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All set to be ‘revved’ up

Blue Earth one of five communities selected for new REV grant

October 22, 2017
Chuck Hunt - Register Editor , Faribault County Register

Southern Minnesota Initiative Foundation (SMIF) announced Blue Earth as one if its five Rural Entrepreneurial Venture (REV) communities at a special luncheon last Tuesday at the SMIF office in Owatonna.

On hand for the announcement from Blue Earth were city administrator Tim Ibisch, council members Wendy Cole and John Huisman, Chamber of Commerce director Cindy Lyon and Kristi Yost of the Faribault County Development Corporation.

"We are really excited about being chosen for this brand new venture by SMIF," Ibisch said. "This is quite an honor for our city."

Article Photos

These five people represented the community of Blue Earth at the SMIF meeting last Tuesday. Left to right are Kristi Yost, John Huisman, Cindy Lyon, Tim Ibisch and Wendy Cole.

Ibisch said the city of Blue Earth first received a visit from officials from SMIF on Sept. 17.

"There were 12 or 13 people there, from City Council reps to some local business people," Ibisch said. "It was about a three hour meeting where the folks from SMIF were gauging our amount of interest and how much support we would give to the project if we were to be chosen as one of the pilot cities."

This REV program is the first of its kind in Minnesota, Ibisch said, calling it a prototype.

But just what is this program exactly about?

According to a SMIF press release, starting January 2018, these five towns will participate in a new strategic initiative designed to build sustainable and resilient entrepreneurial ecosystems to boost business activity and community engagement in rural communities. Through SMIF's partnership with the Center for Rural Entrepreneurship (based out of Lincoln, Nebraska) Blue Earth will adopt their Energizing Entrepreneur (e2) program to accelerate entrepreneurial activity.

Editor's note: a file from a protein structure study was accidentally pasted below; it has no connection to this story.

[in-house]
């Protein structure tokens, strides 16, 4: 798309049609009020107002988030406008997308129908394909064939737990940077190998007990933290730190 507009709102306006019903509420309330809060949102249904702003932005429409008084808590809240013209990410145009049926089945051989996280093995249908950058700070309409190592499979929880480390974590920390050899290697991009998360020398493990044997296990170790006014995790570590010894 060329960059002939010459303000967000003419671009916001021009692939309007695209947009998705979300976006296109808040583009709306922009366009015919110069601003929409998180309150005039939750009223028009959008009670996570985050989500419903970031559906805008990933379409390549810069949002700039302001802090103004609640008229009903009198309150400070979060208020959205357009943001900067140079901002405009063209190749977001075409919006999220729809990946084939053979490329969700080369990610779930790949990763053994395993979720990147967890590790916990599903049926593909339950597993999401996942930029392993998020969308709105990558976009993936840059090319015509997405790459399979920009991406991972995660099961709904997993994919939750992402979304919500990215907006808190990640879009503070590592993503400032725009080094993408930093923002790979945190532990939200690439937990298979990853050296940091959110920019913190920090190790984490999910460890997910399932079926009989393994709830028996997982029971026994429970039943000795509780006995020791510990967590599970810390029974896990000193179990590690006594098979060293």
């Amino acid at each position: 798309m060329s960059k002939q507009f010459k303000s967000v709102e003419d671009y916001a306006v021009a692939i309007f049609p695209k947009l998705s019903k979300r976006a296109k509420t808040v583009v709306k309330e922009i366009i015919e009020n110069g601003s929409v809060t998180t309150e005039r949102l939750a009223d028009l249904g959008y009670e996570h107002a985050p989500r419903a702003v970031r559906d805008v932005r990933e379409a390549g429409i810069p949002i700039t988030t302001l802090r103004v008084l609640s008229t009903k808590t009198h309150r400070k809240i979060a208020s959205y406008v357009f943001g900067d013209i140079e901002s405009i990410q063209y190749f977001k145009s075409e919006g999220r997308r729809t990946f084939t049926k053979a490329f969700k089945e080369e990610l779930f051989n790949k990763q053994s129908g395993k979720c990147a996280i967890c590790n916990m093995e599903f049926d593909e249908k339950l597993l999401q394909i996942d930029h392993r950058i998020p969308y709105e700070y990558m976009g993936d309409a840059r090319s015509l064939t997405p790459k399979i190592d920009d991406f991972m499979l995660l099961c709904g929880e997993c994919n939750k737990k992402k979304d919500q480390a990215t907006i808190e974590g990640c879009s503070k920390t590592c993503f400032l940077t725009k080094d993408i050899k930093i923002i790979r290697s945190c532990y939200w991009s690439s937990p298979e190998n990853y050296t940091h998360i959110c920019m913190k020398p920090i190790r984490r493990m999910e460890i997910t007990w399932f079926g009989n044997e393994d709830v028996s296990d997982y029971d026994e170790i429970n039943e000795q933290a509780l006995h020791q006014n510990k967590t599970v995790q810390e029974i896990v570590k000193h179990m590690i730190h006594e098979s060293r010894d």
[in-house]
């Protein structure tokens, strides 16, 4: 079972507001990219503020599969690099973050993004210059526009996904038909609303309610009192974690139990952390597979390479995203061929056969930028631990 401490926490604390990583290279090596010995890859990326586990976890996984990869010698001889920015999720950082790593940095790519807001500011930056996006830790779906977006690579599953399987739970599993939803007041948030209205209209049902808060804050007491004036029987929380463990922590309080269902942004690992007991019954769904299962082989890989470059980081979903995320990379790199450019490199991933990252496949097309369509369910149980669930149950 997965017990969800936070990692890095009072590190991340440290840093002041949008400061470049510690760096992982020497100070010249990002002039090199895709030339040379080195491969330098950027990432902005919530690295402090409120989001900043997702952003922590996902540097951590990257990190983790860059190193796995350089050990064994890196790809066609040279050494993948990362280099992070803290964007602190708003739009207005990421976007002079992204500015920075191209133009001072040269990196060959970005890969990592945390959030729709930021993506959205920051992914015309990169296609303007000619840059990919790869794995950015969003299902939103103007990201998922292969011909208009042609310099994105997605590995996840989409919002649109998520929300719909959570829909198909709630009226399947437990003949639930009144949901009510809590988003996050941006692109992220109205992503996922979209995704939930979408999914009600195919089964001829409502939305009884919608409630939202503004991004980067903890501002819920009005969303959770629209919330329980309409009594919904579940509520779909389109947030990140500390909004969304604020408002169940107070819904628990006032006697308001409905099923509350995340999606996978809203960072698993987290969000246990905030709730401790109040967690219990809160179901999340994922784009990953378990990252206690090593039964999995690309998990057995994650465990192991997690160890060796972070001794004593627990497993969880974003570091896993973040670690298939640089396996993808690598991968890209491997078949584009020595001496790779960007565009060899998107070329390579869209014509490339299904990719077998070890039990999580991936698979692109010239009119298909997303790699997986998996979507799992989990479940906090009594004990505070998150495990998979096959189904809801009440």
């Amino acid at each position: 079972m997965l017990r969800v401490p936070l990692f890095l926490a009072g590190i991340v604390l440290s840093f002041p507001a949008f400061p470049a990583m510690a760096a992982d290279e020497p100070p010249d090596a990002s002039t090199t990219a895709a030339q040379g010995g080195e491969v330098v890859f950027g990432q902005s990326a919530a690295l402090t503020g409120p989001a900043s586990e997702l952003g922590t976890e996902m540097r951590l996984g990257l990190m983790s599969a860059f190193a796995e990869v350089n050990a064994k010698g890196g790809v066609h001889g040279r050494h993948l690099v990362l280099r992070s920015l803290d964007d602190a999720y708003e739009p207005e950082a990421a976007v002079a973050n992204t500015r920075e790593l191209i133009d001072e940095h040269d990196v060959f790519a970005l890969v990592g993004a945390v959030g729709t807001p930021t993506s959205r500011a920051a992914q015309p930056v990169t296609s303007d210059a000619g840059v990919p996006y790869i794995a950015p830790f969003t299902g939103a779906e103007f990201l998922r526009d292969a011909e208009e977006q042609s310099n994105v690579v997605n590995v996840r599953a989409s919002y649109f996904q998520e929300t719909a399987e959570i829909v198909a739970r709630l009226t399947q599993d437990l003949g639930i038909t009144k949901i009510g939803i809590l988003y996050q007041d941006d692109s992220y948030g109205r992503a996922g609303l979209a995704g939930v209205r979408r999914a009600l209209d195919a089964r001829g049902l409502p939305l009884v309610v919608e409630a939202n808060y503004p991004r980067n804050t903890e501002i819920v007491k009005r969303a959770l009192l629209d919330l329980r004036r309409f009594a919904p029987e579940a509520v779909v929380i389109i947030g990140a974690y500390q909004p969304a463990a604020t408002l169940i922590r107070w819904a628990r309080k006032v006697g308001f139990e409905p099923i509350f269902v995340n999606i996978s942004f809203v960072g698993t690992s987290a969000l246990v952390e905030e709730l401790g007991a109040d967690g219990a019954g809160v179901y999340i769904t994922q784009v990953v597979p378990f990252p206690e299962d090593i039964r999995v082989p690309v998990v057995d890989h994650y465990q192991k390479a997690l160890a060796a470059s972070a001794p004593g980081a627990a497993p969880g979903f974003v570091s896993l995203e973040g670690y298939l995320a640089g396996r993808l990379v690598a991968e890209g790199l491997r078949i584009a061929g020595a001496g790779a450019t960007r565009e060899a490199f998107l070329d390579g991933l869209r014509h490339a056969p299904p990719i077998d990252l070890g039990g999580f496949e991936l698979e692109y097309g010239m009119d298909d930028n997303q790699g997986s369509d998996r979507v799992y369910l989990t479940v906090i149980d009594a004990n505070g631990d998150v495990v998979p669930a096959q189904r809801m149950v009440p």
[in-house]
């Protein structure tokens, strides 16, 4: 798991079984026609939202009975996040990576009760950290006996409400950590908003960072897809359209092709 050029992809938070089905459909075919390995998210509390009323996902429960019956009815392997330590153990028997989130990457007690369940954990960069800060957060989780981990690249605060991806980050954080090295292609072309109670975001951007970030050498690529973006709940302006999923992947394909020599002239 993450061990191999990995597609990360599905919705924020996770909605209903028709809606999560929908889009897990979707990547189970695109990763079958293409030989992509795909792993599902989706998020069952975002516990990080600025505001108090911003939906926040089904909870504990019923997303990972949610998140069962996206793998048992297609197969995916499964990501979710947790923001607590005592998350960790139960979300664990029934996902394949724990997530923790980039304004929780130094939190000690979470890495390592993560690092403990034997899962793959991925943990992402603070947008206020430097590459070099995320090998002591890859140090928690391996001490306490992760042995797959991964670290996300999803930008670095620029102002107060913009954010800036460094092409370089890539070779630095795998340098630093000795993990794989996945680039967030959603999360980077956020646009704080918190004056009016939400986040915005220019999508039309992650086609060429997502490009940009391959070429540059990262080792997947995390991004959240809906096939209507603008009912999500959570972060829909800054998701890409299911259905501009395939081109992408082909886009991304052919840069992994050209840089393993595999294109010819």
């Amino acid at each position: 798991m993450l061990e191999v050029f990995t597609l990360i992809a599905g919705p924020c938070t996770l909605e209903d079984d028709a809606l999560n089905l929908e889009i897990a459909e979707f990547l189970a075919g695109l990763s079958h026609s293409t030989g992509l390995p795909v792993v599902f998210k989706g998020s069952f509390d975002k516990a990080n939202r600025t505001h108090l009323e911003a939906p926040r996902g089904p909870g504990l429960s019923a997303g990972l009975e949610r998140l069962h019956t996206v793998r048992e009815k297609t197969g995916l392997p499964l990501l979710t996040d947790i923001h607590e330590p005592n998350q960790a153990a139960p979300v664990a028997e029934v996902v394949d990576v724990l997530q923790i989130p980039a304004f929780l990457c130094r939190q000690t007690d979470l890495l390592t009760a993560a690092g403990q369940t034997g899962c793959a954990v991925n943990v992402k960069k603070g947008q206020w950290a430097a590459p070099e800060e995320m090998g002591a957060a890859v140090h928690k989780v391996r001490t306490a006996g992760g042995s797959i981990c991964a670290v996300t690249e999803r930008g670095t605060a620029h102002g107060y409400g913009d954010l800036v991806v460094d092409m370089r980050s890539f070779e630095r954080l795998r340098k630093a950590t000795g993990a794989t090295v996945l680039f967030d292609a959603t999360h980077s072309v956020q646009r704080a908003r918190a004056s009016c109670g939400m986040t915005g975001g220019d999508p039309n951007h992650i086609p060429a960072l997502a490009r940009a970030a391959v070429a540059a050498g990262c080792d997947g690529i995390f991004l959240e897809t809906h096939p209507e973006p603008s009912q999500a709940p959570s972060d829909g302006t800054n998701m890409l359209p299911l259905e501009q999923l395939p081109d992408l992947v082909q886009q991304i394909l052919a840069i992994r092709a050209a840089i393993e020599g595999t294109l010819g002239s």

Communities which fully engage in the REV program will see the following outcomes:

Increased prosperity;

Increased entrepreneurial behavior;

Increased competitiveness;

Broaden diversification in leadership, community activity and businesses;

Increased resilience.

Through the above outcomes, an increase in philanthropy.

"For the past 30 years, Southern Minnesota Initiative Foundation has been leading the way as an economic development foundation in our 20-county region," said Tim Penny, SMIF's President and CEO. "However, we recognize the need and opportunity to approach economic development from a systems-perspective so that even our smallest communities can be resilient in the face of inevitable challenges."

"Over the past 40 years, we've seen economic growth in hundreds of communities from rural Kansas to eastern Washington," said Don Macke, co-founder and director of Entrepreneurial Communities at The Center for Rural Entrepreneurship. "Our rural communities are rich in entrepreneurs; we just help communities foster those existing assets and create the social and civic infrastructure for them to thrive."

Holt County, Nebraska, is one region that has seen great results from the Center's e2 model. Holt County went from losing one percent of its population annually to gaining 400 new families since they started the program in 2007. They also developed a $5 million endowment, created 400 new jobs, 82 news businesses, 39 business expansions and 26 business transitions.

Communities were selected from a competitive application process. All communities of 5,000 or less in SMIF's 20-county region were eligible to apply. Other participating communities are: Lake City, Lanesboro and Spring Valley (combined), Le Sueur, and Spring Grove.

Blandin Foundation, Region Nine Development Commission and the University of Minnesota Extension are all partners on REV.

"We look at this as a way to gain people and businesses, and keep from losing ground," Ibisch said. "It is a very positive thing. We feel it is a way to invigorate our community."

Ibisch says the next step is a meeting in Owatonna on Nov. 14. The city will also be hiring a local coordinator for the project. And to form a committee to work on it.

"This is a fairly long term commitment, for three years," Ibisch said. "It will be exciting to see how we can change things and get reinvigorated as a community."

 
 

 

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